There is no regret, only memories, some bittersweet, some funny. He looks back and smiles, all the time listening to the breeze blowing through the bare branches of the trees. He sees the present, but his reality is in the past, although he no longer reads it as the past, rather as a possible future, or, better, a transition between futures. The present, the spectacle, he does not care much for, there is nothing there to inspire him, to make it worth more attention. In a strange way, he’s immune, to the air du temps, to the vagaries that pass for real in most people’s daily lives: he’s sheltered, wrapped, in voices, melodies and faces that are no more, but still more alive to him than the background noise “they” call now.
She observes his decline, but admires his energy, the way he polishes wood, cleans his boots, prunes the bushes, looks after the car. There is more, but she’s careful to spare those moments, those fragile bridges to the couple they once were. She observes him, does not let him out of sight too long. Best for her, is when he is at his desk, surrounded by Beethoven or Mozart, writing one of his weird and lofty stories. Then, his mind may be far away, but his cherished body is there, visible, close to her, she knows he’s not going to disappear, through the mist. Yet she cares about where his mind is: what would she do if, one morning, he did not recognise her? What would happen to both of them if he lost his sense of time, his sense of humour?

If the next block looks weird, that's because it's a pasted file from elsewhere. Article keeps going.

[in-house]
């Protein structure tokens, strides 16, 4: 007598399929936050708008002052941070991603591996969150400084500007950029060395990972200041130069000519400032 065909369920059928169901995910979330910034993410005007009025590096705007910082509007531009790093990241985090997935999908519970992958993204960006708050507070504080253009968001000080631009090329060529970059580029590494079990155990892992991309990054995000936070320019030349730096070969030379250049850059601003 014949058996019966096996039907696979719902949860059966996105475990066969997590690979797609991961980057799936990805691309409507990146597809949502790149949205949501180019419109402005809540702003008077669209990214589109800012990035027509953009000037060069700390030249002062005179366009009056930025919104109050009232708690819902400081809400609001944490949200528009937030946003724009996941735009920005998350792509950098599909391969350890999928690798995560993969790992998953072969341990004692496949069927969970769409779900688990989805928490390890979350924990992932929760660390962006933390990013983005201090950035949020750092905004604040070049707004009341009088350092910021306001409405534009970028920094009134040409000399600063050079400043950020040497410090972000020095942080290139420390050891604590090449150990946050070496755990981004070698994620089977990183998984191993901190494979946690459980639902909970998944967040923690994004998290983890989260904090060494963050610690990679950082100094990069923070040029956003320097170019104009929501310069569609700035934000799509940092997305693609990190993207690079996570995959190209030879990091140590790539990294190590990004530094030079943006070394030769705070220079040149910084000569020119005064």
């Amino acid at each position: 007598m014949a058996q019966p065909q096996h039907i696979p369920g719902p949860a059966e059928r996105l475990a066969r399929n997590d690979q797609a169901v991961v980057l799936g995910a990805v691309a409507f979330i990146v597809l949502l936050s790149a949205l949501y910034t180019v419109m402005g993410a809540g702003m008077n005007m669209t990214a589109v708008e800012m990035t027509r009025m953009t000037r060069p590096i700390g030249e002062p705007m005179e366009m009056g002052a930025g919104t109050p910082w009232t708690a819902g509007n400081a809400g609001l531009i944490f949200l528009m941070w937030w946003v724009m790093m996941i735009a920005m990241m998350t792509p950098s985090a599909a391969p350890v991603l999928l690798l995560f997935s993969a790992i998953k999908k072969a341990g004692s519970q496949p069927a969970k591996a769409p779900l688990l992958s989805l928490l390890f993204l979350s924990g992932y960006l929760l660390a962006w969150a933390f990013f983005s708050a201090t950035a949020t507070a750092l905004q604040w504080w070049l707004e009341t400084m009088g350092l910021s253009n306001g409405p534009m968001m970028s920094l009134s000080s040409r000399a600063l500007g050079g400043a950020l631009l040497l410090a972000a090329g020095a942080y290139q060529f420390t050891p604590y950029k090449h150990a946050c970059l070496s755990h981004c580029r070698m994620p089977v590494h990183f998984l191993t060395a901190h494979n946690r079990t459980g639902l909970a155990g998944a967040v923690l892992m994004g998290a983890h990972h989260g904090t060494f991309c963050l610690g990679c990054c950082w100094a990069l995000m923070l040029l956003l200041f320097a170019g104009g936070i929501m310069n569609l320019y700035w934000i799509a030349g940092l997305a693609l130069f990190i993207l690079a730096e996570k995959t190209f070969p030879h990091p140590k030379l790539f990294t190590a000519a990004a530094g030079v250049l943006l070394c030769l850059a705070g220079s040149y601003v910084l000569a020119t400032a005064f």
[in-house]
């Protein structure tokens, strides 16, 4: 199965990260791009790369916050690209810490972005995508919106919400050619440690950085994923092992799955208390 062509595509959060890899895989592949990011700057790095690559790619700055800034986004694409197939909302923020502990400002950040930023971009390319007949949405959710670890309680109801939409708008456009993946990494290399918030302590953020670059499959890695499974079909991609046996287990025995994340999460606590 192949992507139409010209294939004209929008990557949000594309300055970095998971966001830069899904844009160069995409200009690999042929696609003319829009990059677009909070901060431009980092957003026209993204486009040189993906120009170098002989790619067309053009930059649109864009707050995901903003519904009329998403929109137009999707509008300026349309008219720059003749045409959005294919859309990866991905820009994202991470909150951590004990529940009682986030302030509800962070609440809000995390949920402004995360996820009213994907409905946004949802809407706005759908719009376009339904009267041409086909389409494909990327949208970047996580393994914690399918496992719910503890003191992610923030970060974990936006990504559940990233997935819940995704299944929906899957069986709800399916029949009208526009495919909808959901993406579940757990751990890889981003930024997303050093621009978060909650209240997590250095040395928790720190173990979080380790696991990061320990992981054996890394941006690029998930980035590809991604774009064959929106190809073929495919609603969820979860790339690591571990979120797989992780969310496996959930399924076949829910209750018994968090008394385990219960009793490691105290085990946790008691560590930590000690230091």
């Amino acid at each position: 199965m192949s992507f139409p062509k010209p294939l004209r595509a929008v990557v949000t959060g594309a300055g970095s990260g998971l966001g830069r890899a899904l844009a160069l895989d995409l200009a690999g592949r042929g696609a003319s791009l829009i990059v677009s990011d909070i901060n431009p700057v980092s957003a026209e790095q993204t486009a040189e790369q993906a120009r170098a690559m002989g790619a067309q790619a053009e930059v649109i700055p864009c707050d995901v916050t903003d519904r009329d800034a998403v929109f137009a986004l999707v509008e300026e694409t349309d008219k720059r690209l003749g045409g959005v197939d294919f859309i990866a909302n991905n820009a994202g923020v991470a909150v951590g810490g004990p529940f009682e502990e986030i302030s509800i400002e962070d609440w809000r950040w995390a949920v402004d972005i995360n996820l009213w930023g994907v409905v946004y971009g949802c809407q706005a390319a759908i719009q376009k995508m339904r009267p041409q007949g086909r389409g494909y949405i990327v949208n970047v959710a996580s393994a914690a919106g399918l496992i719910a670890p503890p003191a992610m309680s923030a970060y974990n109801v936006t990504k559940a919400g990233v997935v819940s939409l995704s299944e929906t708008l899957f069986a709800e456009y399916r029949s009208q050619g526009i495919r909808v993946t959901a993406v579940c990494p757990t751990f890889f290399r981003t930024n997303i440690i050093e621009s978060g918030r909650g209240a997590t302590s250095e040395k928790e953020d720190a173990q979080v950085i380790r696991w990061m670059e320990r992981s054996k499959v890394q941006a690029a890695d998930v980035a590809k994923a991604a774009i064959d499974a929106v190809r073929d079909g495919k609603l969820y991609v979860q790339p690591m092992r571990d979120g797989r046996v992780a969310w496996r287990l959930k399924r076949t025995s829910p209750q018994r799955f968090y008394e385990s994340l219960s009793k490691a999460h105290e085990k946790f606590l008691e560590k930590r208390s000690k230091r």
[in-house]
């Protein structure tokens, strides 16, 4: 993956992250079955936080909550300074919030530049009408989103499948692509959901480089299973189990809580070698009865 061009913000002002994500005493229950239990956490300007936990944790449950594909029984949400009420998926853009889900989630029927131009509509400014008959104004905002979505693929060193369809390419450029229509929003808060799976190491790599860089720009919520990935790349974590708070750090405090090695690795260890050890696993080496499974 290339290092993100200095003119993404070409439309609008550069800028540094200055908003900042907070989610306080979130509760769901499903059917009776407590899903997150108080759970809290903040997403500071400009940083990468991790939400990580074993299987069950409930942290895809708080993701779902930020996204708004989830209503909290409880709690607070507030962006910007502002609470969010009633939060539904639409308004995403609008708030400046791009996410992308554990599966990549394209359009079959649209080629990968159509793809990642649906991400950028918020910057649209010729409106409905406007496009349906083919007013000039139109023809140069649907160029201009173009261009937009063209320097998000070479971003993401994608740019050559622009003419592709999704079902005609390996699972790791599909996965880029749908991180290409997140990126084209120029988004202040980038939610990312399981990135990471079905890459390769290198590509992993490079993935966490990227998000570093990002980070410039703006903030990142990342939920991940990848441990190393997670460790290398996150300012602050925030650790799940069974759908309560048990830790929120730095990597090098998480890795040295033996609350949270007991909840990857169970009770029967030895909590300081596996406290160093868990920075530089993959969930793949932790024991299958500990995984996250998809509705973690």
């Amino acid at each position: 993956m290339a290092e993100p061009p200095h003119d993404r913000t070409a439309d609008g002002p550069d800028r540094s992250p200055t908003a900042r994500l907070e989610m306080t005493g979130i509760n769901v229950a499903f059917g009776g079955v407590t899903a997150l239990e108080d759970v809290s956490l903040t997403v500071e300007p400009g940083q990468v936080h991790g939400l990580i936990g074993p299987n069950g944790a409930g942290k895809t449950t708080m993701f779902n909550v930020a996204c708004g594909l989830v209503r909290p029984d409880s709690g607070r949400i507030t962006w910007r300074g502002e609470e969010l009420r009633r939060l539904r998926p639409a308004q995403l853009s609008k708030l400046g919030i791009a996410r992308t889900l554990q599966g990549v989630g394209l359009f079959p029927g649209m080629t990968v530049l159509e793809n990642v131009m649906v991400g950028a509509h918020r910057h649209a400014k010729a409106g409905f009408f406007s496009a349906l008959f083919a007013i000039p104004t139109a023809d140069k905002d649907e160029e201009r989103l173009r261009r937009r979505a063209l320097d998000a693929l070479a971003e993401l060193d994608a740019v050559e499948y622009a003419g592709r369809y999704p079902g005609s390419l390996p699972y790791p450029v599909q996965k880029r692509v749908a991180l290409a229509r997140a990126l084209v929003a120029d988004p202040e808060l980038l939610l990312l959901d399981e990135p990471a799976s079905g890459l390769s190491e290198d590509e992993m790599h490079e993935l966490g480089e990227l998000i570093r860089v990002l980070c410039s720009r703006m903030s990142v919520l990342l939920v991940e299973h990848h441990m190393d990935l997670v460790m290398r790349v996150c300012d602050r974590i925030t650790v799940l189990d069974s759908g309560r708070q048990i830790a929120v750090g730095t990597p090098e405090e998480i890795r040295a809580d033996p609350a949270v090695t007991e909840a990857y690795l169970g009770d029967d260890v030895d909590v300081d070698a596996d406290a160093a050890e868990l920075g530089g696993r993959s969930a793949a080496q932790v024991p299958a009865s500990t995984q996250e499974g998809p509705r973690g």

He took a last look at the now empty apartment: between those walls he and his companion had spent some very happy hours, but also known doubts, and even fear. Times were changing, now was the right time to go home, to retrace their steps. Looking for his lost dream had been the goal, and he had failed, in some ways. Looking across the avenue, out of the bay window, he did not concede defeat. The task remained incomplete, the story unwritten. His search would continue. He would miss this place, the city, the tree-lined streets, the vast parks and the lakes. How beautiful the country was, there, on their doorstep. Yet he aspired to escape, to hide from the beauty, to a different world of silence, and peace. He knew she was happy to go back, to her friends, to her garden. Life would be simpler. He drove carefully out and took the direction of the Autobahn. They had a long road ahead of them, landscapes they knew, places where to stop on their way. His wife was smiling, on the radio he overheard news about election fraud and forbidden demonstrations. In the past year they had not paid much attention to what was going on, elsewhere in the world. At least he had not, perhaps she was more attentive to the voices, out there, to the ripples that did not reach him. She switched the radio to classical music. The landscape was changing, they were leaving. He would drive for another hour, and then his wife would take over: they were organised, relaxed, thoughtful. He thought of their journey, back to the city from the west, three years past. Then the landscape had been frozen, the trees delicate structures of glass. He’d hoped then to discover the truth, the elusive reality behind the dream. But it was not a complete failure, contact was made, he could still hear far away voices, from a past that may have been his, theirs. His wife would soon be driving. Suddenly he was relieved: they had made their move, it was not the end of their search, only it would have to be done from a little further away. He smiled at the thought of their long rides along the Oder, the endless forests, the small villages nestled in the hills. They would go back, later, he was sure of that.